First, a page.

For Immediate Release
Friday, April 17, 2015
USAID Press Office
Telephone: +1.202.712.4320 | Email: USAIDPressOfficers@usaid.gov | Twitter: @USAIDPress
WASHINGTON, D.C. - The U.S. Agency for International Development (USAID) announced today a new approach to purchasing and distributing life-saving medicine and health supplies. USAID will use data analytics and innovative tools to drive-down the price of medicines and increase delivery speed. As funding for global health has remained relatively stable over the past several years, this new approach will enable USAID to reach millions more patients with the same amount of resources.
As the global leader in health, the U.S. Government has helped hundreds of millions of people worldwide over the past ten years through key initiatives, including the U.S. President's Emergency Plan for AIDS Relief, the U.S. President's Malaria Initiative, and USAID health programs that together aim to end preventable child and maternal deaths, create an AIDS-free generation, and protect communities from infectious diseases.
"We've learned that USAID is most successful at reaching people faster with lifesaving medicines when we harness the expertise of a broad group of partners," said USAID Acting Administrator Alfonso Lenhardt. "This approach demonstrates how we're stretching our resources to achieve the ambitious goal of eliminating extreme poverty by 2030."
A well-functioning health care delivery system requires a strong supply chain. Without one, antiretroviral medicines, insecticide-treated bed nets, condoms, contraceptives, vaccines, and other health supplies will not reach those most in need in a secure, timely, and cost-efficient manner. For the first time, the new Global Health Supply Chain Program consolidates all USAID supply purchasing and distribution projects across the health sector, creating one streamlined supply chain.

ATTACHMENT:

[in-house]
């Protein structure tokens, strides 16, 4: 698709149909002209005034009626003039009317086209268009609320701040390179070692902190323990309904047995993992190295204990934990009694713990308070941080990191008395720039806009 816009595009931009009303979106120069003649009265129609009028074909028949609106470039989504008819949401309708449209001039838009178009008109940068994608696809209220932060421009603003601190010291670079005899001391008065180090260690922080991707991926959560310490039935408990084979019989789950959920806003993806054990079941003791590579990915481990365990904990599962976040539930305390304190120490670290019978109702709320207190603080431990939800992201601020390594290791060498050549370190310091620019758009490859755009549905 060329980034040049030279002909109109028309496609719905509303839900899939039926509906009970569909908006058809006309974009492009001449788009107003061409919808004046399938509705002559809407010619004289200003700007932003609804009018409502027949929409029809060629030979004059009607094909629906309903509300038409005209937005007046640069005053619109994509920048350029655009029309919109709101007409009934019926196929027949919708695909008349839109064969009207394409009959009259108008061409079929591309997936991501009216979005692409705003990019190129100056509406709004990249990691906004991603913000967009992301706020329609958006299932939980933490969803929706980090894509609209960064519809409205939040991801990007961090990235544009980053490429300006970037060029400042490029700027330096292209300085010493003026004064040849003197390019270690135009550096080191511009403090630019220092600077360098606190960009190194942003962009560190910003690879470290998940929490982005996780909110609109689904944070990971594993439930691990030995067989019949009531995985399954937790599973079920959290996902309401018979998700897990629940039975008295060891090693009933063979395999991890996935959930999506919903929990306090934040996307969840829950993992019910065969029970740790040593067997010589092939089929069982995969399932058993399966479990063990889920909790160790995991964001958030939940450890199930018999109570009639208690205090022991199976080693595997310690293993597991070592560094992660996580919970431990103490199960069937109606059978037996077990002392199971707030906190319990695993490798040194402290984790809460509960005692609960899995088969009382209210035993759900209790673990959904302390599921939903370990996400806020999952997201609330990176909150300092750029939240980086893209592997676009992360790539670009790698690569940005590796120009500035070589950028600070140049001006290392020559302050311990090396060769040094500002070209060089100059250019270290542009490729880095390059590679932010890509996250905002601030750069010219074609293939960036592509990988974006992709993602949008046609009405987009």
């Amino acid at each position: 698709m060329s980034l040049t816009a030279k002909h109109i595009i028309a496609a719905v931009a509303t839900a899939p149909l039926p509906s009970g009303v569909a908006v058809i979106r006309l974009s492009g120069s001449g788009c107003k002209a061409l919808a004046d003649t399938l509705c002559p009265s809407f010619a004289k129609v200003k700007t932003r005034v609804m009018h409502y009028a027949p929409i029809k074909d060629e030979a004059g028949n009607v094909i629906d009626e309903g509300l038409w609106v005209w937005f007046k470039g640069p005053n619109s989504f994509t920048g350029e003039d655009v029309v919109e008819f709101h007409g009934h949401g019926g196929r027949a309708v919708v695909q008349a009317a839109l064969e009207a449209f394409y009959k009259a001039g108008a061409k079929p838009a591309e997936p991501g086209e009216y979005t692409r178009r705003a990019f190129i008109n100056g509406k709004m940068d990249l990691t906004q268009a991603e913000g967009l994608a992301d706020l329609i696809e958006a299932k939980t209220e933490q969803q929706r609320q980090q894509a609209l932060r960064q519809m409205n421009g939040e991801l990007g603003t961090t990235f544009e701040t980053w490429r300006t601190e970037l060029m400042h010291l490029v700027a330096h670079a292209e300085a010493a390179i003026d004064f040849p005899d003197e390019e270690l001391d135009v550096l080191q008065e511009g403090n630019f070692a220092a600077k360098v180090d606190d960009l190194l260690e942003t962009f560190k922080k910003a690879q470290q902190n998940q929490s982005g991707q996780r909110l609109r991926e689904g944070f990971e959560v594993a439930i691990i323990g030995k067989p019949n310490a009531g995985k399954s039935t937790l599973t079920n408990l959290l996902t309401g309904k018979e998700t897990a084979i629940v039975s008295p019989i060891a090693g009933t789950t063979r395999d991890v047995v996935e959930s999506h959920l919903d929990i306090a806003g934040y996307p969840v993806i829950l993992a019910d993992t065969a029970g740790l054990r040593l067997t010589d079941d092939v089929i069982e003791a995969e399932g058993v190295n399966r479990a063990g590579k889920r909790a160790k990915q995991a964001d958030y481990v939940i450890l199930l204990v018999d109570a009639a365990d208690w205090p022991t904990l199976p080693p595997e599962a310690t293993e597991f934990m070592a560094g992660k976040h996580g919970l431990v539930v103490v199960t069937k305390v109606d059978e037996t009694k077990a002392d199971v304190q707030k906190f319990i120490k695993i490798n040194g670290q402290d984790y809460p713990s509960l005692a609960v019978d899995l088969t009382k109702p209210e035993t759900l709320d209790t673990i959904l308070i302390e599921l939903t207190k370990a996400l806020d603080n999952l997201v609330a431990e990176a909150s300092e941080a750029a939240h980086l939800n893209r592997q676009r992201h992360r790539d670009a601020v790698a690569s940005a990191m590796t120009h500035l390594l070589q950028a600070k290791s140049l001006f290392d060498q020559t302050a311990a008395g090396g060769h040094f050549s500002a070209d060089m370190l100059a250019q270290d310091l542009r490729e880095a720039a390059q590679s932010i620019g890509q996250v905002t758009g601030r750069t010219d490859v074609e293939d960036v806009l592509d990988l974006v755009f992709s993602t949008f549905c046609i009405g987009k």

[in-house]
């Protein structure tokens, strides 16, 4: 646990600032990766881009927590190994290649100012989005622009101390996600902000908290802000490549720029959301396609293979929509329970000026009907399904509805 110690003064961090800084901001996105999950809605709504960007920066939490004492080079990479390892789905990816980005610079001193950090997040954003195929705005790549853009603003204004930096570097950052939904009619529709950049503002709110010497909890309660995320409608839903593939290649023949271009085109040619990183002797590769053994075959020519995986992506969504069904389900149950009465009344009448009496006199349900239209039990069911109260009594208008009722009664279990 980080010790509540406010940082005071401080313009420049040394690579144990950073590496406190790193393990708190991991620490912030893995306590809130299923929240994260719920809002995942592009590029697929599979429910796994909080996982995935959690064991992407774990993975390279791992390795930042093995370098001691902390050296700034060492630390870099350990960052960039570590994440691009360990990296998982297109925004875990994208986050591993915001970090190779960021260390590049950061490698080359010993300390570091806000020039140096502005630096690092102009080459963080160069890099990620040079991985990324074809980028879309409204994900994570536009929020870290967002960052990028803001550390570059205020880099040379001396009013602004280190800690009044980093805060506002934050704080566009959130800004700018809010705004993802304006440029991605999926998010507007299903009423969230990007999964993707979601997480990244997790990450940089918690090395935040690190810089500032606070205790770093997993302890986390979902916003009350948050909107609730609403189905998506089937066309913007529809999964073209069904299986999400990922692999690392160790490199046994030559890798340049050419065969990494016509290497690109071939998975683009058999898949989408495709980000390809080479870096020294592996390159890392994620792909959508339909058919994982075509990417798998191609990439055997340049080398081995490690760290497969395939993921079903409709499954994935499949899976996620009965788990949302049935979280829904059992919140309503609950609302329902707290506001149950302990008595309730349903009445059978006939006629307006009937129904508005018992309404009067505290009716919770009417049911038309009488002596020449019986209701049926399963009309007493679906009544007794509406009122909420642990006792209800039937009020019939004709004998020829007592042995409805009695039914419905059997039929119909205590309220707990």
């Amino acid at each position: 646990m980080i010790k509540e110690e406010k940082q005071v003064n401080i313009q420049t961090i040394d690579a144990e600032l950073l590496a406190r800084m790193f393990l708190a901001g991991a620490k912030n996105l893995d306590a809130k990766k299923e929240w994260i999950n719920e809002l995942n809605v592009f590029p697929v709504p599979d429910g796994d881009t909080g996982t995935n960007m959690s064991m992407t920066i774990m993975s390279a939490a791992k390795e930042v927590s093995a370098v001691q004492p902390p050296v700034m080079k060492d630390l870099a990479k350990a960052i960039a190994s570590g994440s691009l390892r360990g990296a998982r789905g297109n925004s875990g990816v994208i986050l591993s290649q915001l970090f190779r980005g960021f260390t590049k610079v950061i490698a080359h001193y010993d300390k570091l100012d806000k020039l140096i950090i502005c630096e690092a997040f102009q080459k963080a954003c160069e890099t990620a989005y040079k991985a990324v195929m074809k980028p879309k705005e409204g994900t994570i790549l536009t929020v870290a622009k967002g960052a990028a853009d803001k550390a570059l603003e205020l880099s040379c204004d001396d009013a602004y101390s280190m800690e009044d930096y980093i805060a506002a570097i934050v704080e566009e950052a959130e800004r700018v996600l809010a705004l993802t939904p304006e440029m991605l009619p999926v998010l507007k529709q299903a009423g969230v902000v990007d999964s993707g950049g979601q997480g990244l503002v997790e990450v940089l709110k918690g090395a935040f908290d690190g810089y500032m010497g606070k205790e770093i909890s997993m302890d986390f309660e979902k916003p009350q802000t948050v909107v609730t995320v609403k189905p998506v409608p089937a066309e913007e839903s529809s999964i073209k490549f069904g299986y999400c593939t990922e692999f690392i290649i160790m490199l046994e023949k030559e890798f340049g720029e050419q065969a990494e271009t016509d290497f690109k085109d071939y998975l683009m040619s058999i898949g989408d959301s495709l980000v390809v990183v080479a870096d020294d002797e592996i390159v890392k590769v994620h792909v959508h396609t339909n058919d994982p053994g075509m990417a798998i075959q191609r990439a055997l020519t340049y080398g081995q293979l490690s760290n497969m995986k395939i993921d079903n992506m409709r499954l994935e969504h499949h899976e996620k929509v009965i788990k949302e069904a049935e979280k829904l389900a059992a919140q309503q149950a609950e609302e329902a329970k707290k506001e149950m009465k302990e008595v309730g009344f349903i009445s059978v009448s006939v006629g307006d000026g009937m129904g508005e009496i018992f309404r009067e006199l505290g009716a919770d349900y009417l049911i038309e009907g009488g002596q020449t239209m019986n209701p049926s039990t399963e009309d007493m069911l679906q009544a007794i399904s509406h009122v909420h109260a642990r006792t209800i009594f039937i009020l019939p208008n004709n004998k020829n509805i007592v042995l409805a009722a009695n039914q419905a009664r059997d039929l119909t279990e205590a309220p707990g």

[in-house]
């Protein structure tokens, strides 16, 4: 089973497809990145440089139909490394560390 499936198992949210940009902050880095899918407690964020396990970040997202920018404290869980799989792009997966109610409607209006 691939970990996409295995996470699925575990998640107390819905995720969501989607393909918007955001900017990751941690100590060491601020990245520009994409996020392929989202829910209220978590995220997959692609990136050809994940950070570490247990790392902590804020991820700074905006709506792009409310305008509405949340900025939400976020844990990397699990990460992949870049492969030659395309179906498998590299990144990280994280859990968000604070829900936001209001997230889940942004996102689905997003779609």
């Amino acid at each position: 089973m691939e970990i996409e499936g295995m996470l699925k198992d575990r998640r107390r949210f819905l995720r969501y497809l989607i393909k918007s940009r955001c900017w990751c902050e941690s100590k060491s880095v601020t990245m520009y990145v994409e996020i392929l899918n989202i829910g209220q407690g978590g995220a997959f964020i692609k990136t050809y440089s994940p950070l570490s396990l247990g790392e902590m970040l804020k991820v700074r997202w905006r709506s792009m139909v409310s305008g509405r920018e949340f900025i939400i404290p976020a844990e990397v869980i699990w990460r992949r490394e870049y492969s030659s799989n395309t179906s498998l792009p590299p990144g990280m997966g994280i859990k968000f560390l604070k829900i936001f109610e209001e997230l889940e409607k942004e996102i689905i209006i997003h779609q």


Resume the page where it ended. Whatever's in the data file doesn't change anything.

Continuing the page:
By incorporating lessons learned from a decade of global health supply chain management and from the commercial sector, USAID will continue to drive savings in procurement such as the one we are announcing today, ensure timely delivery of essential health commodities, and strengthen country-led health supply chains through the following methods: • Requiring that implementing partners cannot charge a fee on the cost of purchasing medicines and health supplies, which will account for approximately 85% of the money USAID spends through the new approach. In addition, no overhead will be applied on the cost of medicines and health supplies. • Partnering with other donors, multilateral organizations, and private foundations to leverage our joint purchasing power in negotiations with suppliers to drive down the prices of medicine and health supplies. • Switching from brand-name to high-quality generic medicine and health supplies. • Using innovative business intelligence and analytics to forecast and predict when country stockpiles run low to avoid gaps in delivery and ensure emergencies are averted. • Improving ability to forecast and plan helps USAID purchase in bulk, further driving down the cost of medicines and health supplies.
Through the new approach of USAID's Global Health Supply Chain Program, the Agency expects to spend up to $10.5 billion over eight years through a broad group of partners including Chemonics International, IntelliCog, Remote Medical International, FHI 360, IBM, Kuehne+Nagel, and others to help save and improve lives in more than 50 developing countries worldwide.